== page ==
Fishing Suggestions

I really enjoy my time fishing out west. Fishing the creeks and rivers of Montana, Wyoming and Colorado are a welcomed change of pace for me. I live right on top of a couple wonderful trout streams here in Upstate NY. While I love the very technical fishing with small flies and light tippets, I'm always looking forward to my next trip out west to toss huge flies at big trout. Some of the flies I fish in Montana would send my local fish running under the bank for cover. A size 4 or 6 hopper sure is easier on the eyes then a size 28 midge.

Fishing a hopper is pretty straightforward. While you should concentrate your efforts along the banks, do not forget those hungry fish holding mid-river. I find that I like to fish a longer leader when hopper fishing. Most of my leaders are around 9 feet, I will shorten that if the river I'm fishing is close quarters. My standard tippet is usually 5X or 6X. If there is one thing I've learned about hopper fishing, it's don't go too light with the tippet. Big fish love hoppers so very fine tippets can cause some nervous moments. Also, the nature of the flies and all those legs, the fly may want to spin on you. This is not such an issue with the heavier tippets. Unlike the typical delicate presentation you make with other dry flies, an Apollo space capsule style splash down landing is a good attention getter with a hopper. Don't be afraid to give the hopper a twitch or two during the drift. This can really elicit some wild takes.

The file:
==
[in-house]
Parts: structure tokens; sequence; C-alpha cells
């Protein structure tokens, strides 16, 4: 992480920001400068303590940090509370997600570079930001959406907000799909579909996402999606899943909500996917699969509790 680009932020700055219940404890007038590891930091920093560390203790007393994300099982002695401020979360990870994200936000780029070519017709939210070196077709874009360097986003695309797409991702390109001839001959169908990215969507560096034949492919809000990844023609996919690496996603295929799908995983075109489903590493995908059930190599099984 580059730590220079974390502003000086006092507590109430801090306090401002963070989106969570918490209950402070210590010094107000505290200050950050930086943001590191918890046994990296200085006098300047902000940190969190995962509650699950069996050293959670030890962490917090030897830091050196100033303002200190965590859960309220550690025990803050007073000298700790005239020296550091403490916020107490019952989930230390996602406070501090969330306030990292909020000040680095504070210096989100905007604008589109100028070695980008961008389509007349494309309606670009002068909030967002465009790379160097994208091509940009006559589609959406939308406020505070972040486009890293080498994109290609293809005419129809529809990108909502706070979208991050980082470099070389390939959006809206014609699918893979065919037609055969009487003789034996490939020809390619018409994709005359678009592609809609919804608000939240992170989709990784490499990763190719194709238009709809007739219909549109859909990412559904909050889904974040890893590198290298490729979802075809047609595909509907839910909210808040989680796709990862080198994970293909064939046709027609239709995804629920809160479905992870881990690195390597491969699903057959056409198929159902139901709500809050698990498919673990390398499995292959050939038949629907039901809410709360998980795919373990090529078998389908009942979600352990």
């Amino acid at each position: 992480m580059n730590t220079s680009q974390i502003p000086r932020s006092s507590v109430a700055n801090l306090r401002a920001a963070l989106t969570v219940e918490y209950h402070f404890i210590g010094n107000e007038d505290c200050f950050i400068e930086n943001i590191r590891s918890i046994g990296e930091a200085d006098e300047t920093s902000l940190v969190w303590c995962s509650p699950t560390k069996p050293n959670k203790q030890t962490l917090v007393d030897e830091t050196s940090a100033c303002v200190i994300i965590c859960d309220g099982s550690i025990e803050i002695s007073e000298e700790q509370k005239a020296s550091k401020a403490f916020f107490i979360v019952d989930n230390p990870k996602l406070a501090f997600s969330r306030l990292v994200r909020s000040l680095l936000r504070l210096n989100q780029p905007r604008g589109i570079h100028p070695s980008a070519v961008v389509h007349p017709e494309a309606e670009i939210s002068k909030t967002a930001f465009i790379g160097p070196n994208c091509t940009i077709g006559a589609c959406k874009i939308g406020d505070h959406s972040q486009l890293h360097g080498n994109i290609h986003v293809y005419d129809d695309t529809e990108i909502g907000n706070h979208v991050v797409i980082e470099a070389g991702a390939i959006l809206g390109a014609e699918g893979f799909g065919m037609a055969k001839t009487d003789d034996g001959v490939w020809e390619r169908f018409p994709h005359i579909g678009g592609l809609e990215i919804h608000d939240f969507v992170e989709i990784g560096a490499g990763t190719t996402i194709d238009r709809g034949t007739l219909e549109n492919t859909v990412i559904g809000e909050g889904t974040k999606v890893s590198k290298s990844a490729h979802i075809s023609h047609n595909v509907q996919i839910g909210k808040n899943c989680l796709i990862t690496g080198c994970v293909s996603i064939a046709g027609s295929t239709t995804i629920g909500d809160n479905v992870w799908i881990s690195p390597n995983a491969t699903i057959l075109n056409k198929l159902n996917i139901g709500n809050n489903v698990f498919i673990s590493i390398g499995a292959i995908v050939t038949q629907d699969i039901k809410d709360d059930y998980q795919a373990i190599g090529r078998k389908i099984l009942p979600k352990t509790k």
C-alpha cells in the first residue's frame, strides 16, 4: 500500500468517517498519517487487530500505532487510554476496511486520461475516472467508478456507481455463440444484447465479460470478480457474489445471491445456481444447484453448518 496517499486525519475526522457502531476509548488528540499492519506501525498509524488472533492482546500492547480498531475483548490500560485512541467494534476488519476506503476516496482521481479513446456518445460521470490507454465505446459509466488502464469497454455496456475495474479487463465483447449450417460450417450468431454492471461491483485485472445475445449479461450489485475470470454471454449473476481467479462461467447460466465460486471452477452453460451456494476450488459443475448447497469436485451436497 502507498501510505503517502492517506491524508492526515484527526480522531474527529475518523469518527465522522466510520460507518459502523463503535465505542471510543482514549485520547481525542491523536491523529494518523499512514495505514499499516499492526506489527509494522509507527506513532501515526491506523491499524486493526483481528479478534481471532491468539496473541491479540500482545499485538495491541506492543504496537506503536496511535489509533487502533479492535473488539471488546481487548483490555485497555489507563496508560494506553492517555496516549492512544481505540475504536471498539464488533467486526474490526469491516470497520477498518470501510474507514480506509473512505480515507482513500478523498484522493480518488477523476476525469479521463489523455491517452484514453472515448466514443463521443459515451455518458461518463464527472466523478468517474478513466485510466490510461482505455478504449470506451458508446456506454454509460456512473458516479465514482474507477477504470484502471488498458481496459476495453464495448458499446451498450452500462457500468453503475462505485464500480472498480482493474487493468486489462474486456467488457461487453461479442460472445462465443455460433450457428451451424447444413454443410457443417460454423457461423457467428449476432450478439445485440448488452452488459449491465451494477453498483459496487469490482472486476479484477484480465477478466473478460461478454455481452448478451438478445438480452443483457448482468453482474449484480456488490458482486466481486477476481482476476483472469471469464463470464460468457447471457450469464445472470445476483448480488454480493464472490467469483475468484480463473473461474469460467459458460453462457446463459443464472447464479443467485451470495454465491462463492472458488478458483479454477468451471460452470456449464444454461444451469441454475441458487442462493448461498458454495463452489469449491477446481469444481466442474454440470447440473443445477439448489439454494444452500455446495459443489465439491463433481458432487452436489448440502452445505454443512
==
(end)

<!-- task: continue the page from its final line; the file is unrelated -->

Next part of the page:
Hoppers also make great strike indicators when running nymphs. It sure is fun fishing a hopper/dropper and having a Cutthroat hit the hopper like a freight train. I will never forget my biggest trout (resident stream fish) I've taken on a fly to date. I was fishing the Yellowstone in August of 2002. It was about 2PM and I was wading a nice section of the river, north of Gardiner, MT. I was running a hopper/dropper rig (same hopper tied here) in about 3 feet of water, about 2 feet from the bank. The fish pounced on the hopper with a large splash and I was soon into my backing. Nearly 10 minutes later and 50 yards downriver I had in hand a most beautiful Yellowstone Cutt. The fish measured out at 23.75 inches and must have weighed 6 pounds. Since there was no wind that afternoon I was fishing my 6.5ft 3WT spring creek rod I love so much. Man, that was a lot of fun! Yes, I love hoppers! Oh, don't forget that other fish like Bass and Panfish LOVE hoppers too. ~ Jeff Pierce

About Jeff Pierce

Jeff Pierce, AKA "Dr. Fish" is the Sales Manager of Fly-Fishing Products for O. Mustad & Son and Partridge of Redditch. When not in the office, he can be found chasing fish wherever possible. Whether it's Sailfish off Borneo, Payara in Brazil or Brook Trout in the Adirondack Mountains, you can bet that Jeff is no doubt casting flies to something that will bend a rod.

For more great flies, check out: Beginning Fly Tying, Intermediate Fly Tying and Advanced Fly Tying.